The polarity of these uncertainties represent the extreme corners of the future. It is within this framework that we can define the more realistic manifestations that might exist, in the form of commercial marketplaces. We refer to these as the four ‘Marketplaces of Tomorrow’.

  1. Scale Biz is a marketplace of consolidation and collaboration, where economies of scale drive competitive advantage in the production of cheaper protein as an undifferentiated commodity. We must be mindful that just as there is today, there will still be a role for cheaper protein. For some consumers, they will want stable, secure, cheap protein and the niceties will be forgotten. To meet this, sustainable innovation will have unlocked the power of affordable aquaculture to become a significant provider of global protein.
  2. Smart Fish will feature a blended or hybrid approach of smart pricing and product differentiation. It will seek to create value through supply chain innovation and growth in new models and efficiency technologies. Whilst there will be great product at smart prices, the sustainable benefits will be hindered for most.
  3. Blue Ocean will leverage similar or adjacent resources to diversify into high value categories with greater protection of margins. Investment in new and emerging blue economies will bring about new opportunities beyond increasingly under pressure fishing. Innovation will play a significant role in finding new yields beyond traditional fishing and breakthrough IP will drive considerable value in knowledge based economies.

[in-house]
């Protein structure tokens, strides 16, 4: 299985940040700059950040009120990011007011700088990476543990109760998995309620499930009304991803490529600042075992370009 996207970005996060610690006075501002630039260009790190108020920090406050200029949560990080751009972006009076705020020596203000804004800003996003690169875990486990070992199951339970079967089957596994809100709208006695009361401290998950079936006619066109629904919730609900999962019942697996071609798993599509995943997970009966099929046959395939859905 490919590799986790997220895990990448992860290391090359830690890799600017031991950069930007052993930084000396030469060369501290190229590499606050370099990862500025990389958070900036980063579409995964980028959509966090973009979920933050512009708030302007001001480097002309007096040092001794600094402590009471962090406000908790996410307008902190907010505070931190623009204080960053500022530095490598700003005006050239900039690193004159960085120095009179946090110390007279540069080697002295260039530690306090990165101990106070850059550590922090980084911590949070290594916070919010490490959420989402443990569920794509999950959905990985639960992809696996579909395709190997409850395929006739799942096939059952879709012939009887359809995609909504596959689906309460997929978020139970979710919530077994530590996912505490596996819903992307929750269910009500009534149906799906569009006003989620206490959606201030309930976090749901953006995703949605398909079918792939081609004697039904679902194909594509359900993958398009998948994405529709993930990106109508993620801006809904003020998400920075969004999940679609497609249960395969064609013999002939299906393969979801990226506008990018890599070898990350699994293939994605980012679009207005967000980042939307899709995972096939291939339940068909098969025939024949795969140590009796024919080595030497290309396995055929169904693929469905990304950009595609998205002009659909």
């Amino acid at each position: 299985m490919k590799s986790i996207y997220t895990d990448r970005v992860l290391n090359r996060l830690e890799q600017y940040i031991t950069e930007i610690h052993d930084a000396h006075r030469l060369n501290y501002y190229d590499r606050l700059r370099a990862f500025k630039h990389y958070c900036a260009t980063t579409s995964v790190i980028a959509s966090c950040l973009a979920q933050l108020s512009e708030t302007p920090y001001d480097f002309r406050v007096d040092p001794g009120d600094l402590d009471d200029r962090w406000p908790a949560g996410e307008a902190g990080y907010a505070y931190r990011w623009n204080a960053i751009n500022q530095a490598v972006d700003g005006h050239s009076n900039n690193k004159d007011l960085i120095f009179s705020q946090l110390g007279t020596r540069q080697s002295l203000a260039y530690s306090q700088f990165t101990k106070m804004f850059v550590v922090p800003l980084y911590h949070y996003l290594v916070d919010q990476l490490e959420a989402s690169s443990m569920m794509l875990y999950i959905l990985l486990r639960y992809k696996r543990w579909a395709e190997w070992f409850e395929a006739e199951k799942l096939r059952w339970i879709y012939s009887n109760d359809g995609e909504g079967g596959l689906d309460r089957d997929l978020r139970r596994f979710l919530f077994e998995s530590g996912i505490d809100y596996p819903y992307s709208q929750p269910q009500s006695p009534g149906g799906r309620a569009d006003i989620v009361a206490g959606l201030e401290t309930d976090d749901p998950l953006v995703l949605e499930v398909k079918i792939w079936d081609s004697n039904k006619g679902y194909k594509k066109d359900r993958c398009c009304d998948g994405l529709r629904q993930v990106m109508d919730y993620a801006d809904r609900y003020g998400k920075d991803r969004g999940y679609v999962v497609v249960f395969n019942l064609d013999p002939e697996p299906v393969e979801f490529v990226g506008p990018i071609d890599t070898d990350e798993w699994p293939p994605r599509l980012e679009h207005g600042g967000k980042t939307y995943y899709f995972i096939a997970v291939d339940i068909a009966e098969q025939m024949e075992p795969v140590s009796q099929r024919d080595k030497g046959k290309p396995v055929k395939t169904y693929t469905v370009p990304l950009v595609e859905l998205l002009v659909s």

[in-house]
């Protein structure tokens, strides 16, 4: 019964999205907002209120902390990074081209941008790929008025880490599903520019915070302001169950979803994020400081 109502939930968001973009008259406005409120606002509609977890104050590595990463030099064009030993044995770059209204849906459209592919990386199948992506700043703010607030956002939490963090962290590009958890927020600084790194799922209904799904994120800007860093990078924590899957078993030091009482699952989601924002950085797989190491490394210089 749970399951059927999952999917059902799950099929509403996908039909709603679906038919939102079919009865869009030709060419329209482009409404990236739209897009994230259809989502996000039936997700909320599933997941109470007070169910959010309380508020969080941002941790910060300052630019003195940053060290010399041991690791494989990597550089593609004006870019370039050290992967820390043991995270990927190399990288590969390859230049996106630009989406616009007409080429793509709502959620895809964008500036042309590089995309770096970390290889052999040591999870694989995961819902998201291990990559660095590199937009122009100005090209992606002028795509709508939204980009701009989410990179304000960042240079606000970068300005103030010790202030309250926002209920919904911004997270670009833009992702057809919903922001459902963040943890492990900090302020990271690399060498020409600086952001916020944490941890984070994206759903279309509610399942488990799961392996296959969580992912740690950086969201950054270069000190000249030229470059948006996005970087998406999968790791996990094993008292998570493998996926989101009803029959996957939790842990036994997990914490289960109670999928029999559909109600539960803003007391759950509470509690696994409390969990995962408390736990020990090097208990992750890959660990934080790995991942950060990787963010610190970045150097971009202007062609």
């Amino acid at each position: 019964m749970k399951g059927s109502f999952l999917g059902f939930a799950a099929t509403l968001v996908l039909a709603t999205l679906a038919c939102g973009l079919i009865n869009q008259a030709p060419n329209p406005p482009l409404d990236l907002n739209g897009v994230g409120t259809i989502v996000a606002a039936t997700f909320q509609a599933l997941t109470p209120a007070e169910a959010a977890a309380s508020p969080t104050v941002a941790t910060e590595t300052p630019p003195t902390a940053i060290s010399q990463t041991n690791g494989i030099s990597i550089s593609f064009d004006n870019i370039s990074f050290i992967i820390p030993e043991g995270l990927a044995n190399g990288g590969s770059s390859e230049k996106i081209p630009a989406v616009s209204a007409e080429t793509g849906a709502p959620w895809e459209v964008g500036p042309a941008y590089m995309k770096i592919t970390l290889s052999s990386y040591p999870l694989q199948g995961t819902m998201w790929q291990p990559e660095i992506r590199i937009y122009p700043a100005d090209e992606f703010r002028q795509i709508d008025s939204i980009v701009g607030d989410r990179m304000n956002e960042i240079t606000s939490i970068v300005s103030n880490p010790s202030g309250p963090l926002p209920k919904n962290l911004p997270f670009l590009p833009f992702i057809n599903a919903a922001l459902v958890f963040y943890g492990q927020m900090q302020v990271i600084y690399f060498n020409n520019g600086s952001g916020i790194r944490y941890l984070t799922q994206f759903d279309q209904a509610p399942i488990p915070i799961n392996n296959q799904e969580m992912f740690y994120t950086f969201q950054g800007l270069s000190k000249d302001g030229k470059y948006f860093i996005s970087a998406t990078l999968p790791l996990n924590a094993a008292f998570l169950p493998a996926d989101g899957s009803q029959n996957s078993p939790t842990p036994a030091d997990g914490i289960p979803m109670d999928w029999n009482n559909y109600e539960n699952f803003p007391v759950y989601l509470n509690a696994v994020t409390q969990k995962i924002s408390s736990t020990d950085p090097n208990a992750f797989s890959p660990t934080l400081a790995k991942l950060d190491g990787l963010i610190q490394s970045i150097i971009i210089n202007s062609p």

4. Green Tales will see focused differentiation within the Sustainability marketplace. The demand for natural and sustainable seafood will have accelerated to a point of premiumisation and luxury. To command a higher price, sustainability will need to be owned throughout the value chain and delivered by marrying innovation and technological breakthrough.

To develop a strategic position and ensure long term relevance, we need to decide on which marketplace is the best fit for our capabilities and where we can meet demand with supply. Once identified we can start to explore the ways in to the marketplace and how we can position ourselves to generate the greatest sustainable value.

For each of our marketplaces we have proposed five opportunity areas which serve as thought starters for innovation with the aim of translating into commercial opportunities. Each area centres on a specific idea and outlines what’s involved to play there and the implications at an industry level but also a producer level. By way of inspiration, each area is brought to life with examples of products and brands that are currently tapping into the opportunity.

By leveraging these opportunity areas we can better connect to the needs and demands of tomorrow’s consumers and through investment in innovation and capability, we can work towards a sustainable and profitable future in the marketplaces of tomorrow.

The full report will be available next month and for any further information, please contact tom.collins@bordbia.ie

 

References

What is Agrobiodiversity?. (2021). Retrieved 13 July 2021, from http://www.fao.org/3/y5609e/y5609e02.htm